Cracking The Cube with Toby Mao, Rubik’s Cube Champion and Scribd Engineer

In 1974, a Hungarian professor built a puzzle out of wooden blocks, rubber bands, and paper clips. He didn’t know how long it would take to solve the puzzle, or if the puzzle could be solved at all, and he certainly didn’t know that the puzzle would eventually become one of the most popular in the world. His name was Ernő Rubik, and he called his puzzle the Rubik’s Cube. 

Over the decades, the Cube has become a ubiquitous image in popular culture, even to the point of taking on a competitive nature. The Cube has 43.2 quintillion possible variations (fun fact: a quintillion is a 1 with 30 zeros behind it!), which means, for most of us, solving the Rubik’s Cube is a lengthy — if not impossible — endeavor. 

But then there are people like Toby Mao, Scribd software engineer and one of the world’s most competitive Rubik’s Cube enthusiasts. In 2006, Toby set a world record in “speedcubing” by solving the Cube in 10.48 seconds. If you’ve ever tried to solve a Rubik’s Cube, then you know, that’s crazy fast. 

“I learned how to solve Rubik’s Cube at a summer camp called CTY in 2003,” Mao says. “My RA knew how to do it, so I asked him to teach me, and I got hooked.” 

Mao would go on to solve Rubik’s Cubes competitively for several years. Like any good enthusiast, he even taught a few people how to solve it, including a writer named Ian Scheffler. 

“I met Ian at that same summer camp in 2005,” Mao says. “I taught him how to do the Rubik’s Cube. He became a writer and thought it would be interesting to write a piece on the Cube. He decided to contact me and I told him that he should compete at a competition I was helping organize. I was his introduction into to the world of speedcubing.” 

After meeting Mao, Scheffler was so immersed in the world of speedcubing that he didn’t just write a piece on it, he wrote a whole book. In Cracking the Cube, Scheffler explores the history of the Cube, the skills needed to speedcube, and even journeys to Budapest in search of the infamously reclusive Professor Rubik.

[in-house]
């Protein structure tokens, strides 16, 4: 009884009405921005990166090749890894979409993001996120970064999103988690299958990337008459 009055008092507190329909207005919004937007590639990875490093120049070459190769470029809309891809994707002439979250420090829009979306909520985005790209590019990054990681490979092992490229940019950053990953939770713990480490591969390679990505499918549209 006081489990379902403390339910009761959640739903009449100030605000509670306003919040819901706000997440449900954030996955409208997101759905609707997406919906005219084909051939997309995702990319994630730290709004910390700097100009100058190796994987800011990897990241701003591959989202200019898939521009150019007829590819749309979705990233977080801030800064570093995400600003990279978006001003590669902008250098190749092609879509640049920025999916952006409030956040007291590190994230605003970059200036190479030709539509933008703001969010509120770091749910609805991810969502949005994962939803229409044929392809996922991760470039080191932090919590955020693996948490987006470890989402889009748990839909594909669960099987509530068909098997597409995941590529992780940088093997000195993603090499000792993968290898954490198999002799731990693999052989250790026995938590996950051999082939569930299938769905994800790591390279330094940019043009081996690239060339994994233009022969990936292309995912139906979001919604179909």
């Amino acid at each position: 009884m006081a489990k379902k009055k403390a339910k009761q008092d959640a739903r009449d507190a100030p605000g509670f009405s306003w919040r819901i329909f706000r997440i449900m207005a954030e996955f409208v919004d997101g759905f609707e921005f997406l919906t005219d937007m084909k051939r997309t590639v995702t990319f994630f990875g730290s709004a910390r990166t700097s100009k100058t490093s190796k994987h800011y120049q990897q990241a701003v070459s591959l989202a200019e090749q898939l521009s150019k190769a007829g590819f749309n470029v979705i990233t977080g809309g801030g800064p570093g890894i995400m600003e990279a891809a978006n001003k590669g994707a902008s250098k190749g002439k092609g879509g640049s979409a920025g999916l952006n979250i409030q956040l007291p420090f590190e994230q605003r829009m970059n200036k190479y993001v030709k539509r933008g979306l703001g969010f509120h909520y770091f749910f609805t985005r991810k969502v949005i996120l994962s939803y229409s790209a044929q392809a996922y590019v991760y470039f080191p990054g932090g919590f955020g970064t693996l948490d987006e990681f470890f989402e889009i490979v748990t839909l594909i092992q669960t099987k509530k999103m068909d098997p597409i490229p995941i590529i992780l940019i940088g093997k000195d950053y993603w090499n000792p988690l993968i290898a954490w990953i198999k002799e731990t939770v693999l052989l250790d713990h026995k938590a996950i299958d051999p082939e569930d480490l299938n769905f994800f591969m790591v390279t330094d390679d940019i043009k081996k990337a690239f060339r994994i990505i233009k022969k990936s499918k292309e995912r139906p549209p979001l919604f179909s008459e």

Cracking The Cube

Getting sucked into the competitive circuit himself, Scheffler becomes engrossed in solving Rubik’s Cube in under 20 seconds, the quasi-mystical barrier known as “sub-20,” which is to cubing what 4 minutes is to the mile: the difference between the best and everyone else. For Scheffler, the road to sub-20 is not just about memorizing algorithms or even solving the Rubik’s Cube directly. 


“It takes practice,” Mao says. “You need to learn a good method, usually Fridrich, and do many solves. People these days can do it in under a year. Assuming they knew how to do the Rubik’s Cube, they should learn how to do Fridrich. There are many guides online.” Fridrich is a popular, and more advanced, technique for solving the Cube.  

In Cracking The Cube, Scheffler puts into practice many of the tips and tricks that he learned from Mao. “[You have to] understand that it’s not about solving one side,” Mao says. “You’re putting the pieces in the right place. For example, if you have one side entirely white, if the pieces are in the wrong place, it doesn’t help.” 

It’s easy to be intimidated by the thought of learning to speedcube. But the great thing about Cracking The Cube is that it puts the entire learning process into laymen’s terms, and it proves that you don’t have to be a genius to become competitive. 

“I think there are many intelligent people who are attracted to Rubik’s Cube,” Mao says. “But you don’t have to be intelligent to solve one. A lot of it is muscle memory and practice.” 


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